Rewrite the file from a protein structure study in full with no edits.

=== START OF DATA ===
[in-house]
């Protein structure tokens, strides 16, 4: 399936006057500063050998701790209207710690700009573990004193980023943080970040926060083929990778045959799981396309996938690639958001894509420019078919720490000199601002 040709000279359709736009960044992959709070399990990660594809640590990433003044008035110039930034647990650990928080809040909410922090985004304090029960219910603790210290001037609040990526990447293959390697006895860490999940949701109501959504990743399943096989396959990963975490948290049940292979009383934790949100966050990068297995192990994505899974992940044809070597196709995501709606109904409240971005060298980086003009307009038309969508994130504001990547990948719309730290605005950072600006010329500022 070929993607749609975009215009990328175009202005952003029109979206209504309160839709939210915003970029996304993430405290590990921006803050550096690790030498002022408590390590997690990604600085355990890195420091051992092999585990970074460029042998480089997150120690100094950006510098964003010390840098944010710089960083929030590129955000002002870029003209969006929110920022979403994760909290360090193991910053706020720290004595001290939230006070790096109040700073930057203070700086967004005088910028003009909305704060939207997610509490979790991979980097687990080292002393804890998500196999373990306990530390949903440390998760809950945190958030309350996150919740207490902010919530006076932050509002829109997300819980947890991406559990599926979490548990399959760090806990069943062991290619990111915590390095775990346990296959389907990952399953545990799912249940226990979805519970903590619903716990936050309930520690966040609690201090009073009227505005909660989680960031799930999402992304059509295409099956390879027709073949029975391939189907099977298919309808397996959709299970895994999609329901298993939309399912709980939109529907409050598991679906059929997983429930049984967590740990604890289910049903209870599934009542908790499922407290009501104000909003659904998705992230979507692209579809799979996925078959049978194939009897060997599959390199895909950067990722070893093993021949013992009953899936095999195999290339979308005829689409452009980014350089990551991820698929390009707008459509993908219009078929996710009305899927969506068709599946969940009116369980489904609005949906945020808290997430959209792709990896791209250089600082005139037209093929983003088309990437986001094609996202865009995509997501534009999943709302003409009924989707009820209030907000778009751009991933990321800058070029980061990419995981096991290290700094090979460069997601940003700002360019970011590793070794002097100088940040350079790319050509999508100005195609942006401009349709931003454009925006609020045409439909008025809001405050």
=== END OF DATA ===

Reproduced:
[in-house]
């Protein structure tokens, strides 16, 4: 399936006057500063050998701790209207710690700009573990004193980023943080970040926060083929990778045959799981396309996938690639958001894509420019078919720490000199601002 040709000279359709736009960044992959709070399990990660594809640590990433003044008035110039930034647990650990928080809040909410922090985004304090029960219910603790210290001037609040990526990447293959390697006895860490999940949701109501959504990743399943096989396959990963975490948290049940292979009383934790949100966050990068297995192990994505899974992940044809070597196709995501709606109904409240971005060298980086003009307009038309969508994130504001990547990948719309730290605005950072600006010329500022 070929993607749609975009215009990328175009202005952003029109979206209504309160839709939210915003970029996304993430405290590990921006803050550096690790030498002022408590390590997690990604600085355990890195420091051992092999585990970074460029042998480089997150120690100094950006510098964003010390840098944010710089960083929030590129955000002002870029003209969006929110920022979403994760909290360090193991910053706020720290004595001290939230006070790096109040700073930057203070700086967004005088910028003009909305704060939207997610509490979790991979980097687990080292002393804890998500196999373990306990530390949903440390998760809950945190958030309350996150919740207490902010919530006076932050509002829109997300819980947890991406559990599926979490548990399959760090806990069943062991290619990111915590390095775990346990296959389907990952399953545990799912249940226990979805519970903590619903716990936050309930520690966040609690201090009073009227505005909660989680960031799930999402992304059509295409099956390879027709073949029975391939189907099977298919309808397996959709299970895994999609329901298993939309399912709980939109529907409050598991679906059929997983429930049984967590740990604890289910049903209870599934009542908790499922407290009501104000909003659904998705992230979507692209579809799979996925078959049978194939009897060997599959390199895909950067990722070893093993021949013992009953899936095999195999290339979308005829689409452009980014350089990551991820698929390009707008459509993908219009078929996710009305899927969506068709599946969940009116369980489904609005949906945020808290997430959209792709990896791209250089600082005139037209093929983003088309990437986001094609996202865009995509997501534009999943709302003409009924989707009820209030907000778009751009991933990321800058070029980061990419995981096991290290700094090979460069997601940003700002360019970011590793070794002097100088940040350079790319050509999508100005195609942006401009349709931003454009925006609020045409439909008025809001405050």